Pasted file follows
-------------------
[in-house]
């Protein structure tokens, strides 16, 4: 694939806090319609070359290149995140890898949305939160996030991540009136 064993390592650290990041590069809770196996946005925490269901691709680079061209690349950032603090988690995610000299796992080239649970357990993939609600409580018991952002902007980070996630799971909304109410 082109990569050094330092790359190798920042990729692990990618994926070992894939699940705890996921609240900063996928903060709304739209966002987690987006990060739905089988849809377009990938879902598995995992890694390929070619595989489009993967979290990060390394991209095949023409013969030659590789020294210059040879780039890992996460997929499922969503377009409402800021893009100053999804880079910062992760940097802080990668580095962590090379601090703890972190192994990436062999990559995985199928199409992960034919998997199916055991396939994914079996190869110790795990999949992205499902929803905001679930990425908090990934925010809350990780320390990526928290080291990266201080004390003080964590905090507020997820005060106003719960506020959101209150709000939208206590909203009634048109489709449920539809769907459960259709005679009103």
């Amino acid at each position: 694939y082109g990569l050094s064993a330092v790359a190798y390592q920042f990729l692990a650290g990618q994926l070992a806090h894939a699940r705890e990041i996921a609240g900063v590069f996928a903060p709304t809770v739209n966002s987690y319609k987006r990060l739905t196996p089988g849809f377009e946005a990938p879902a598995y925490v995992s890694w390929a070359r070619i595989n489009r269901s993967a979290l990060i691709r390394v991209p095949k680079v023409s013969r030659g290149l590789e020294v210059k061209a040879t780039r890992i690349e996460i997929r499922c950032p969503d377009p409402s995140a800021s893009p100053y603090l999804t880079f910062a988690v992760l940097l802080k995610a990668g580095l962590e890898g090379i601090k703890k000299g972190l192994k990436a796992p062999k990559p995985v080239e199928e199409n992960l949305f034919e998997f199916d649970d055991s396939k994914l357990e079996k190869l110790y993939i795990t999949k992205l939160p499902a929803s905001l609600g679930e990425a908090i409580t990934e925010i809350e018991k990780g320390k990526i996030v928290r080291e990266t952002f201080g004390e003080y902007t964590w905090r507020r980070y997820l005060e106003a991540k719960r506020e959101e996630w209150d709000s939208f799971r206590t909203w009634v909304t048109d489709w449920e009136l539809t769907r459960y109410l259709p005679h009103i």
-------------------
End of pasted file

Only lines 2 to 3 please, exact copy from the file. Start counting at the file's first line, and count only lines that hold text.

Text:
């Protein structure tokens, strides 16, 4: 694939806090319609070359290149995140890898949305939160996030991540009136 064993390592650290990041590069809770196996946005925490269901691709680079061209690349950032603090988690995610000299796992080239649970357990993939609600409580018991952002902007980070996630799971909304109410 082109990569050094330092790359190798920042990729692990990618994926070992894939699940705890996921609240900063996928903060709304739209966002987690987006990060739905089988849809377009990938879902598995995992890694390929070619595989489009993967979290990060390394991209095949023409013969030659590789020294210059040879780039890992996460997929499922969503377009409402800021893009100053999804880079910062992760940097802080990668580095962590090379601090703890972190192994990436062999990559995985199928199409992960034919998997199916055991396939994914079996190869110790795990999949992205499902929803905001679930990425908090990934925010809350990780320390990526928290080291990266201080004390003080964590905090507020997820005060106003719960506020959101209150709000939208206590909203009634048109489709449920539809769907459960259709005679009103």
């Amino acid at each position: 694939y082109g990569l050094s064993a330092v790359a190798y390592q920042f990729l692990a650290g990618q994926l070992a806090h894939a699940r705890e990041i996921a609240g900063v590069f996928a903060p709304t809770v739209n966002s987690y319609k987006r990060l739905t196996p089988g849809f377009e946005a990938p879902a598995y925490v995992s890694w390929a070359r070619i595989n489009r269901s993967a979290l990060i691709r390394v991209p095949k680079v023409s013969r030659g290149l590789e020294v210059k061209a040879t780039r890992i690349e996460i997929r499922c950032p969503d377009p409402s995140a800021s893009p100053y603090l999804t880079f910062a988690v992760l940097l802080k995610a990668g580095l962590e890898g090379i601090k703890k000299g972190l192994k990436a796992p062999k990559p995985v080239e199928e199409n992960l949305f034919e998997f199916d649970d055991s396939k994914l357990e079996k190869l110790y993939i795990t999949k992205l939160p499902a929803s905001l609600g679930e990425a908090i409580t990934e925010i809350e018991k990780g320390k990526i996030v928290r080291e990266t952002f201080g004390e003080y902007t964590w905090r507020r980070y997820l005060e106003a991540k719960r506020e959101e996630w209150d709000s939208f799971r206590t909203w009634v909304t048109d489709w449920e009136l539809t769907r459960y109410l259709p005679h009103i």